Diocese / B7

Pastoral Thrust The pastoral thrust of the Diocese is catechesis, social action and liturgy— these being the three components of integral evangelization which, according to the Second Plenary Council of the Philippines (PCP II), is the mission of the entire Philippine Church. To better implement the goals of PCP II in the Diocese, the first Synod of the Diocese of Kalibo was convoked in Santo Niño Seminary, Numancia, Aklan on November 11 – 16, 1996. The Bishop, Priests, and leaders of the laity gathered together to study the context and challenges of the times so that the Church in the Diocese can better address them in

Fr. Geroge M. Prado



CBCP Monitor
Vol. 12 No. 9
April 28 - May 11, 2008

NASSA holds seminar to boost social action work

Western Visayas holds 1st FLA summit
By Mike and Aida Gomez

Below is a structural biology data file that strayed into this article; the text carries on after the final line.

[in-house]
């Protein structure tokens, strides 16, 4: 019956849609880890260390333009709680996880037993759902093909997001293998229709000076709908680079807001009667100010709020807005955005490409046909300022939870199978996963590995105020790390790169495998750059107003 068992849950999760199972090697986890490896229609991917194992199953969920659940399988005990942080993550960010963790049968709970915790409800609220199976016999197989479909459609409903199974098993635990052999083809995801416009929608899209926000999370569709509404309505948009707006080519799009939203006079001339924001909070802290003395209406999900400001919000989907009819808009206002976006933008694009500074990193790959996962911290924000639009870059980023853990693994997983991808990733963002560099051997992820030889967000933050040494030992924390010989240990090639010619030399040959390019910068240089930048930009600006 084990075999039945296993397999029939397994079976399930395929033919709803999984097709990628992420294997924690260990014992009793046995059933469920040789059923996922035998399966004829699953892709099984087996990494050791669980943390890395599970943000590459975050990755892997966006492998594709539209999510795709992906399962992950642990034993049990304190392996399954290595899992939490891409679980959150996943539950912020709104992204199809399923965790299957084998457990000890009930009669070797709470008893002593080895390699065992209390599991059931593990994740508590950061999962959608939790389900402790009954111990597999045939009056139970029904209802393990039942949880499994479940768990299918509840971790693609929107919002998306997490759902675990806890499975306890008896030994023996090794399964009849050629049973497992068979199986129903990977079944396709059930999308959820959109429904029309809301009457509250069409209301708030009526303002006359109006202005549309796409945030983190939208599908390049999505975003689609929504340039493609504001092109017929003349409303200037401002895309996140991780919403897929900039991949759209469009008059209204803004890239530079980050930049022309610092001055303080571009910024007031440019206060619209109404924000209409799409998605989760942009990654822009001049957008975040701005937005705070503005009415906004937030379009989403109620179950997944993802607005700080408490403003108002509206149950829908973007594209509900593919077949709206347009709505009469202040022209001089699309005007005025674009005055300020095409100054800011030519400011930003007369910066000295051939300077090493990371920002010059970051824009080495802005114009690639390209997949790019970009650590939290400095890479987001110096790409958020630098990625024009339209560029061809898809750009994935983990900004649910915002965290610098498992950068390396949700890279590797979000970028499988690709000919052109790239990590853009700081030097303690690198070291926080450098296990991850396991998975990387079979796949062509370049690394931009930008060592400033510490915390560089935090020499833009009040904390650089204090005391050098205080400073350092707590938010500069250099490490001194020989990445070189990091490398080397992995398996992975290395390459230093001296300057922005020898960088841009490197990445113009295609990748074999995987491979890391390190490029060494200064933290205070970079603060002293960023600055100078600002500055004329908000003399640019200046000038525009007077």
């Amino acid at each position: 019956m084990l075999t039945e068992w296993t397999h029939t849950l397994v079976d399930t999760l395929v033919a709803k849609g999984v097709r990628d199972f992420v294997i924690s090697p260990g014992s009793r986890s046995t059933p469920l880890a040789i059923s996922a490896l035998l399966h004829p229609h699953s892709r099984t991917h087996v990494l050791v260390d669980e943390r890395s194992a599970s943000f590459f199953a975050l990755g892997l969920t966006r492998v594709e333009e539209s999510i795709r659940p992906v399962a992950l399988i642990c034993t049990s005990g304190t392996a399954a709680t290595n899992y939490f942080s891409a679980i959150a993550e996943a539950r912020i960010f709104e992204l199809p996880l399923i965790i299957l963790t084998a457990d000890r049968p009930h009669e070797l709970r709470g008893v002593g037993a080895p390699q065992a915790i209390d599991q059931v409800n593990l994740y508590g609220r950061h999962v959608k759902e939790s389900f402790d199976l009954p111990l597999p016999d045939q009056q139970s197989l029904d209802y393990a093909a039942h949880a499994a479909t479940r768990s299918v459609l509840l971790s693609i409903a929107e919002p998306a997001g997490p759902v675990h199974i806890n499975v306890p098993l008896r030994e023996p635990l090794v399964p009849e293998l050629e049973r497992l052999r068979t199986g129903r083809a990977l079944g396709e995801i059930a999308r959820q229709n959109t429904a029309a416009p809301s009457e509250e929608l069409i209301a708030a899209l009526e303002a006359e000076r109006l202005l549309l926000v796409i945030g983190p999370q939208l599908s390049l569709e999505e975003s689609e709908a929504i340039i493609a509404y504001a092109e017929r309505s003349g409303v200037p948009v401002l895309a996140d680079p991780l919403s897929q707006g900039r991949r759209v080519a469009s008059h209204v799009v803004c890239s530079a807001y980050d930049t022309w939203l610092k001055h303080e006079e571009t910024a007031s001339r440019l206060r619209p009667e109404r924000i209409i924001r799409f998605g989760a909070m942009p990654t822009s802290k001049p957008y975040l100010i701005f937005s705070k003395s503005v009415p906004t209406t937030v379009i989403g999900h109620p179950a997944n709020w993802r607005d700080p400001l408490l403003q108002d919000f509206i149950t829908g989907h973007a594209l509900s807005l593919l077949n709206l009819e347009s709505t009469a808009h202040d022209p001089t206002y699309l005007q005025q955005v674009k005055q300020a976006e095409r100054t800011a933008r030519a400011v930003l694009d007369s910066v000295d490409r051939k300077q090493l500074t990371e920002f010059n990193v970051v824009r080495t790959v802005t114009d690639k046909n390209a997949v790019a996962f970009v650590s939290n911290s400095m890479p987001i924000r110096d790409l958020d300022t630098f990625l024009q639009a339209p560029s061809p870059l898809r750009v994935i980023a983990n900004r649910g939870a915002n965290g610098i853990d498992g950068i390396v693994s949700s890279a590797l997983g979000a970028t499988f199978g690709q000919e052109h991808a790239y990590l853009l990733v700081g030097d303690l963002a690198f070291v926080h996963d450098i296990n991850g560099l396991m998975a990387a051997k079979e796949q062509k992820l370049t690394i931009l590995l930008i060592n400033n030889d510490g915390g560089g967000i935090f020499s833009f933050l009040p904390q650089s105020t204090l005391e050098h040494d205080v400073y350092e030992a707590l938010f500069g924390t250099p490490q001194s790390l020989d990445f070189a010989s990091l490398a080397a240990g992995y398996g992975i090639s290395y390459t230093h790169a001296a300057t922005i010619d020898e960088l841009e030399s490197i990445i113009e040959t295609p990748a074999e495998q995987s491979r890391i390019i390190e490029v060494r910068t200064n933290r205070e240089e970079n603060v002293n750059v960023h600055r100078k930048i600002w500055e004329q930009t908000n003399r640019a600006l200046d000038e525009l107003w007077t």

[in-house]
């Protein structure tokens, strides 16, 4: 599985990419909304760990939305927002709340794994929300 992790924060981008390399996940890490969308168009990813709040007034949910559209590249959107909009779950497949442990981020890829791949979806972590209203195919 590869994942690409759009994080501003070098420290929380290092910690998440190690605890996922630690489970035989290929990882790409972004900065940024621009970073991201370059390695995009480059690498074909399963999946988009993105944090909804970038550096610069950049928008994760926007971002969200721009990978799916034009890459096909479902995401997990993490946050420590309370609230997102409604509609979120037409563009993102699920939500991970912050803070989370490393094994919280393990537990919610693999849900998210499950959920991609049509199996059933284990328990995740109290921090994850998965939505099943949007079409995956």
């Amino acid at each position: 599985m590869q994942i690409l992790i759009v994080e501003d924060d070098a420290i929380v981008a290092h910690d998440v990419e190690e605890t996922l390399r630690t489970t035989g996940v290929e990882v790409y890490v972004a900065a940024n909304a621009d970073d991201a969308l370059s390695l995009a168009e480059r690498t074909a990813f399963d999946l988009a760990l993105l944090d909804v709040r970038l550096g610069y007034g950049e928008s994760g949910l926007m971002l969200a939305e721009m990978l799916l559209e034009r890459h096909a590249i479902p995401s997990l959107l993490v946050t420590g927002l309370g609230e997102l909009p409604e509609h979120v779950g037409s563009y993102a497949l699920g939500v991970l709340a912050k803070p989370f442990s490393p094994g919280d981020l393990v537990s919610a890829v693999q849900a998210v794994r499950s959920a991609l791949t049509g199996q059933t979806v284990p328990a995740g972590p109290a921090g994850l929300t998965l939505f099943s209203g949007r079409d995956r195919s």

A REGIONAL family and life summit for Western Visayas tackling various concerns on the area of family life apostolate was held at the Magnificat Pastoral Center, diocese of Kalibo last April 3 and 4. It was a hot summer day, but rain fell over Kalibo, Aklan, as 3 Family Life Directors, 2 Sisters, 29 couples and lay counterparts arrived at the Magnificat Pastoral Center, Bishop’s Residence to attend the summit. An exhibit on the issues of abortion was on display outside the venue and the cathedral, through the efforts of the Archdiocese of Jaro. Participating delegates came from the Dioceses of Bacolod, San Carlos, Antique, Kalibo, Romblon and the archdiocese of Jaro. Workshops During the workshops, the participants assessed various family life realities in their respective dioceses: the culture of life and death; the state of family life as an apostolate; its weaknesses and strengths; discussed opportunities and feared the threats from well-organized and well-funded foes. They also talked about other areas of concern—education, advocacy, alliance building and the continuing activities of family and life. After summarizing the workshops, a common stand was arrived at for every concern. Objectives/Key Result Areas Although one day was not enough for the workshops, the six arch/dioceses nonetheless, arrived at the following shared objectives: 1) to organize Family Life Ministry in every parish/ chaplaincy; 2) to strengthen linkage/coordination with family oriented Lay Organizations, Movements, Associations (LOMAs) and other diocesan commissions; 3) to strengthen/widen the acceptance of Natural Family Planning as envision by the Catholic Church; 4) to institutionalize FL programs, services in parishes, BECs; 5) to provide comprehensive formation, information program and services for families and schools; 6) to form/ build capabilities of Family Life Ministers, workers, Animators; 7) to enhance the Pre-Cana and Post-Cana services; 8) to strengthen diocesan Family Life Ministry/Center; 9) to expand involvement of professionals from the medical and legal field in the Family Life Ministry. The participants also identified Key Result Areas such as Education/Formation: a) Facilitators trainors’ training for pre-cana, post cana, NFP; b) Trainings for Family Life Workers, Ministers, Animators; c) Training on Responsible Parenthood for Family Counselors; d) Development of Family Life Modules; e) Seminar/catechesis on family values, Christian sex education; f) Preaching, Evangelization, Focused Group Discussions on family and life; g) Use of tri-media for information dissemination. Difficulties The common difficulties encountered by the six arch/dioceses are the lack of volunteer couples especially from the professional field—the medical and legal, indifference of some priests regarding pro-life issues, budget insufficiency both in parishes and the commissions, lack of family life modules which addresses the needs of parishes and families. Lay coordinators expressed the concurrent multiple assignments of the Commission Directors as one predicament to hurdle in achieving its plans and implementation of family life programs. The Archdiocese of Jaro is undergoing profiling of data in parishes which family life can utilize in its planning, that could also be useful for other dioceses to gather. Likewise, is bent to organize the ministry in its 93 parishes/chaplaincy, so does the Diocese of San Carlos. Bacolod Diocese is an institute of learning for family life